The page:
Embedding Creativity in the Classroom
Is This YOUR Year of Creativity?
Classrooms all over the country are abuzz. The smell of sharpened pencils and sounds of enthusiastic voices float through the air as the new school year begins. There’s so much potential for what the year together will bring. It is our hope that teachers and students enter their classrooms brimming with creativity - with new and interesting ideas that spark their motivation, love of learning, and ability to uniquely express who they are and what they know.
Sometimes it seems like creativity and the work of school are separate matters, but did you know that students learn better when what they are learning is presented creatively? Did you know that they learn more deeply when they engage creative thinking? Did you know there is a research-based method for incorporating creative thinking skills into every classroom lesson?
Being able to see things in different ways and from different perspectives, imagining possibilities, making connections between unexpected concepts, and breaking through the “usual” way to discover alternatives are all creative skills that strengthen students’ understanding and set them up for creating a better future.
The Torrance Incubation Model, developed by psychologist E. Paul Torrance, incorporates these creativity skills into any lesson in any subject to enliven lessons and develop creative thinking in students (and teachers!). We have begun using this model to help teachers ignite creativity in their classrooms and make meaningful lessons that lead to deep learning.
In this model, a teacher weaves a creative skill into three parts of a lesson. The first part is heightening anticipation to get the students curious and excited. Perhaps in introducing the skill “Look at it Another Way” the students are presented with this image. What is it? How does it make you feel? Can you look at it another way and see something else? This creativity skill is then incorporated into the content, for example, of learning the elements of a story.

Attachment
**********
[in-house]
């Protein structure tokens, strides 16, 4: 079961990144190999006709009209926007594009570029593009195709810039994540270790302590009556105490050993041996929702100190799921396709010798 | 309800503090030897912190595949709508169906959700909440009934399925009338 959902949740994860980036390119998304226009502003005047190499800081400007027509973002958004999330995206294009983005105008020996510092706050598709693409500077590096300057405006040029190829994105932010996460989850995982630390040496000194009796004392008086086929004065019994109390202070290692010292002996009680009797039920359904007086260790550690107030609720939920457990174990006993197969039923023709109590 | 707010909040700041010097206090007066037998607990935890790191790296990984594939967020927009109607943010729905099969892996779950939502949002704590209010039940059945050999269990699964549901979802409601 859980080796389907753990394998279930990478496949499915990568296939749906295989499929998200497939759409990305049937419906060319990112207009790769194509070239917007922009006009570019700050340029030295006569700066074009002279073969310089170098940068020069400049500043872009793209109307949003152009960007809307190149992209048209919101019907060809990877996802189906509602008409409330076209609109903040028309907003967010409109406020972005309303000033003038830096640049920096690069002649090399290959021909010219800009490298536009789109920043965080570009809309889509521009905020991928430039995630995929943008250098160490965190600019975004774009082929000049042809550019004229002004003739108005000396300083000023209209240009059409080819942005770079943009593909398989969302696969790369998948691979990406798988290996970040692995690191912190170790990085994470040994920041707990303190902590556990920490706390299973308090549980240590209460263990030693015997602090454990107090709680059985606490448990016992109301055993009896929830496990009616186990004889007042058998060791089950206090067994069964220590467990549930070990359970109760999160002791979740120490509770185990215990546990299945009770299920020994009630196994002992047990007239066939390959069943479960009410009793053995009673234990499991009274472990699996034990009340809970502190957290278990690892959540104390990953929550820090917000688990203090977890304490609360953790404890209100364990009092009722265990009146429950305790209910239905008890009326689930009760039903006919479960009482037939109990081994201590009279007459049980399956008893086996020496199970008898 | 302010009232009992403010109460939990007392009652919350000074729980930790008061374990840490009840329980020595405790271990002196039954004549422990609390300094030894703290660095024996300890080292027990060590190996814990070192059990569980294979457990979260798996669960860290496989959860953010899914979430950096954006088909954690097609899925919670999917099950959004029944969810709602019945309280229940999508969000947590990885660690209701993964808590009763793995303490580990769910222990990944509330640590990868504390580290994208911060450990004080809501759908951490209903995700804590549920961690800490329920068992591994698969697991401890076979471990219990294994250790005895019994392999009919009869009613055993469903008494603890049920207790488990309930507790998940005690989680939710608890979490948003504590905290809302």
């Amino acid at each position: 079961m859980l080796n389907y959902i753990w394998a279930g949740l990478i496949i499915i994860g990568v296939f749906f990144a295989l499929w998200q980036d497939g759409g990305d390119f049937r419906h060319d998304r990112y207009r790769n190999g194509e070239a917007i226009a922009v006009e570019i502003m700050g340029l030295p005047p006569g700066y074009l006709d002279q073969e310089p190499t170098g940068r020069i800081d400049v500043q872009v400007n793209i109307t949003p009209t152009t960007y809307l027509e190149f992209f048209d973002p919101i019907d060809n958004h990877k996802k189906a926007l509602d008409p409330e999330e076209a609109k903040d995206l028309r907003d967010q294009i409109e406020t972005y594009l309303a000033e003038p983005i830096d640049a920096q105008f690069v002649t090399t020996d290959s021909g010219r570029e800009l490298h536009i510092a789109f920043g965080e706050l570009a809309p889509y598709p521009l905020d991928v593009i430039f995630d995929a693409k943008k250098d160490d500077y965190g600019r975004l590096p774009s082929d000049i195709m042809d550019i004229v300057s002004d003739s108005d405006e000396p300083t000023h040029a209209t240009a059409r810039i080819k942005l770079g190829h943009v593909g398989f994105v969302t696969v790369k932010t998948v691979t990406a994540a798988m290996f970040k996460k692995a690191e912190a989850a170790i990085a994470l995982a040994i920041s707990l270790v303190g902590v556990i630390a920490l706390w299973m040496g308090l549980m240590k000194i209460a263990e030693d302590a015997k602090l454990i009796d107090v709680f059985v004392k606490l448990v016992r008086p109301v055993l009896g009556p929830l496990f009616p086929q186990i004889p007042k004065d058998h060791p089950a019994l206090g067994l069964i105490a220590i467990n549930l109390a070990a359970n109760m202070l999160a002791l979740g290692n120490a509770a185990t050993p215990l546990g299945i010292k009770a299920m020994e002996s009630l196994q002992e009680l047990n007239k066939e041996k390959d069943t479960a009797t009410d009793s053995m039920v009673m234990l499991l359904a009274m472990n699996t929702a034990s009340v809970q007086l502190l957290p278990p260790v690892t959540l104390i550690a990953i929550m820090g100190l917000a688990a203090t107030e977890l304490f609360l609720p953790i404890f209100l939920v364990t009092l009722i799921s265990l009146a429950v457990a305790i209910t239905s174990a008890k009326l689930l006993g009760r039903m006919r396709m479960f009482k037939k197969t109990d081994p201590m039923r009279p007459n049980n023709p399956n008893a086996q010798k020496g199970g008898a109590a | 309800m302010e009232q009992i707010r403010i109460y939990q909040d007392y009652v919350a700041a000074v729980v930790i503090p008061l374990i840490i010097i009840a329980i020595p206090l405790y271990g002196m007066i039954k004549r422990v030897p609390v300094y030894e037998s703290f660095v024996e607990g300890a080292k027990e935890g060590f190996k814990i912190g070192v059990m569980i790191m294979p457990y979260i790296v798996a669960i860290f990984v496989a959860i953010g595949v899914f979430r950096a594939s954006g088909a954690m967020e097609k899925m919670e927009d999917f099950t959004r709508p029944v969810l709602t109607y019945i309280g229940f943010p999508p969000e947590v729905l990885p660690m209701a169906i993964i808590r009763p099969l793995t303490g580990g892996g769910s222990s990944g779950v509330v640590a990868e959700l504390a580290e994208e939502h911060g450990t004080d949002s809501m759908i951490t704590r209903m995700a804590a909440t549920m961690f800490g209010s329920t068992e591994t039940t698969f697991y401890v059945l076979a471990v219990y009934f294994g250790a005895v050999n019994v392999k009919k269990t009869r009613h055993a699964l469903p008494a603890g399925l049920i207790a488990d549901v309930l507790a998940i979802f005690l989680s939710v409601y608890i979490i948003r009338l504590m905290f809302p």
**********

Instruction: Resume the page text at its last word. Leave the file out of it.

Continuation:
We do this in the next part, deepening expectations, by working with the content in a more thorough way while still practicing the creativity skill. This is when we dig into what the elements of a story are and what purpose they serve. While we do this, we can look at the story another way, like through the perspective of the villain. From this perspective, do the story elements change? There is a lot to explore this way, and the teacher can guide the class through analysis.
Finally, we must give the students the opportunity to use what they know outside of the context of the lesson. This is called extending the learning. The teacher may give the students the opportunity to retell, rewrite, or continue their favorite story from the perspective of the villain, demonstrating their understanding of story elements and how they move a story along.
Once we’ve journeyed through these three levels of a lesson and incorporated a creative thinking skill, the students’ minds are primed for incubation, which means they’ll hold onto the information longer and will be more ready to use it in any context to which they can connect it. They’ll also be better able to envision new ways to use and express what they know. Can you imagine the possibilities?
We believe that everyone is creative and everyone has a spark inside them. Torrance’s model, along with the 18 creative skills he defines, brings learning to a whole new creative level. Teachers that want to learn more about fanning the spark in their students and making creativity part of their everyday lessons can join our first cohort of teachers taking our new course The Creative Classroom: The Torrance Incubation Model available at FableVision Learning’s www.creativityflow.org.
Have a happy and creative year!
ABOUT THE AUTHOR:
Sara Smith is an educator, learner, and creativity professional. She holds a Master of Science in creativity from the International Center for Studies in Creativity at SUNY College at Buffalo. Sara is compelled by learning and its intersection with creativity, and her vision is to create and support creative communities that help people to grow and to nurture their passions and strengths.
The Torrance Incubation Model can be found detailed in Torrance, E. P., & Safter, H. T. (1990). The incubation model of teaching: Getting beyond the Aha! Buffalo: Bearly Limited.